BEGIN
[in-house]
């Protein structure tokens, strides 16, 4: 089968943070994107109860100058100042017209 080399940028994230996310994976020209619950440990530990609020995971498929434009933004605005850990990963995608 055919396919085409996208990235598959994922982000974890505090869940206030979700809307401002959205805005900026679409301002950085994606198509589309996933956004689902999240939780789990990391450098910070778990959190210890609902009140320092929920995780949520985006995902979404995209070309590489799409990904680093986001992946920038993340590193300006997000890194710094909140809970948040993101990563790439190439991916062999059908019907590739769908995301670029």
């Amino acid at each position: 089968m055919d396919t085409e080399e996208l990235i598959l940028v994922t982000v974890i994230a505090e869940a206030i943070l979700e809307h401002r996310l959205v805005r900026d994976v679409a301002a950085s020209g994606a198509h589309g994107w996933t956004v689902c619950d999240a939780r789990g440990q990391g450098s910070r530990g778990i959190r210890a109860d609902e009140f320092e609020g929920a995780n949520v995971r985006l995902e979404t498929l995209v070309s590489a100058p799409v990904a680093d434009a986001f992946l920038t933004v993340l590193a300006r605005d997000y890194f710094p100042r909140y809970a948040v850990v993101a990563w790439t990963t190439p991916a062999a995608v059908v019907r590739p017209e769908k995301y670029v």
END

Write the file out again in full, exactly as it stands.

[in-house]
């Protein structure tokens, strides 16, 4: 089968943070994107109860100058100042017209 080399940028994230996310994976020209619950440990530990609020995971498929434009933004605005850990990963995608 055919396919085409996208990235598959994922982000974890505090869940206030979700809307401002959205805005900026679409301002950085994606198509589309996933956004689902999240939780789990990391450098910070778990959190210890609902009140320092929920995780949520985006995902979404995209070309590489799409990904680093986001992946920038993340590193300006997000890194710094909140809970948040993101990563790439190439991916062999059908019907590739769908995301670029």
């Amino acid at each position: 089968m055919d396919t085409e080399e996208l990235i598959l940028v994922t982000v974890i994230a505090e869940a206030i943070l979700e809307h401002r996310l959205v805005r900026d994976v679409a301002a950085s020209g994606a198509h589309g994107w996933t956004v689902c619950d999240a939780r789990g440990q990391g450098s910070r530990g778990i959190r210890a109860d609902e009140f320092e609020g929920a995780n949520v995971r985006l995902e979404t498929l995209v070309s590489a100058p799409v990904a680093d434009a986001f992946l920038t933004v993340l590193a300006r605005d997000y890194f710094p100042r909140y809970a948040v850990v993101a990563w790439t990963t190439p991916a062999a995608v059908v019907r590739p017209e769908k995301y670029v």